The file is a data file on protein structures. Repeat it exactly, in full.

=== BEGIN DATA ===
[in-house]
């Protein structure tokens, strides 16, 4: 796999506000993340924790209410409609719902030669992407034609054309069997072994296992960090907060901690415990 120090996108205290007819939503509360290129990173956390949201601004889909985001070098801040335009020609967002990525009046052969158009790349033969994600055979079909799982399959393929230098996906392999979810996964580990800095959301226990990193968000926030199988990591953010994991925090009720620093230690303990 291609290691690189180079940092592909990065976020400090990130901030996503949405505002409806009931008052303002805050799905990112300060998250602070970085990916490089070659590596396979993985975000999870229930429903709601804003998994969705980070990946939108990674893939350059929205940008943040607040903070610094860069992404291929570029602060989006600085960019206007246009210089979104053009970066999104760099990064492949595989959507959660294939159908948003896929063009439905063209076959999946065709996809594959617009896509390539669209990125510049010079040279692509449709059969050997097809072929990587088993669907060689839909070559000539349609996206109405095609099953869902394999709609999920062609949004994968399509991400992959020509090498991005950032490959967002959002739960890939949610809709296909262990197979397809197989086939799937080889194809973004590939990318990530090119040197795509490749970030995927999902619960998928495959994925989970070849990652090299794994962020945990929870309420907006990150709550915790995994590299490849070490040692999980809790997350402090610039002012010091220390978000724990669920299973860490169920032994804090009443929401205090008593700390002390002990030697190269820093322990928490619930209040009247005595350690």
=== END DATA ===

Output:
[in-house]
């Protein structure tokens, strides 16, 4: 796999506000993340924790209410409609719902030669992407034609054309069997072994296992960090907060901690415990 120090996108205290007819939503509360290129990173956390949201601004889909985001070098801040335009020609967002990525009046052969158009790349033969994600055979079909799982399959393929230098996906392999979810996964580990800095959301226990990193968000926030199988990591953010994991925090009720620093230690303990 291609290691690189180079940092592909990065976020400090990130901030996503949405505002409806009931008052303002805050799905990112300060998250602070970085990916490089070659590596396979993985975000999870229930429903709601804003998994969705980070990946939108990674893939350059929205940008943040607040903070610094860069992404291929570029602060989006600085960019206007246009210089979104053009970066999104760099990064492949595989959507959660294939159908948003896929063009439905063209076959999946065709996809594959617009896509390539669209990125510049010079040279692509449709059969050997097809072929990587088993669907060689839909070559000539349609996206109405095609099953869902394999709609999920062609949004994968399509991400992959020509090498991005950032490959967002959002739960890939949610809709296909262990197979397809197989086939799937080889194809973004590939990318990530090119040197795509490749970030995927999902619960998928495959994925989970070849990652090299794994962020945990929870309420907006990150709550915790995994590299490849070490040692999980809790997350402090610039002012010091220390978000724990669920299973860490169920032994804090009443929401205090008593700390002390002990030697190269820093322990928490619930209040009247005595350690």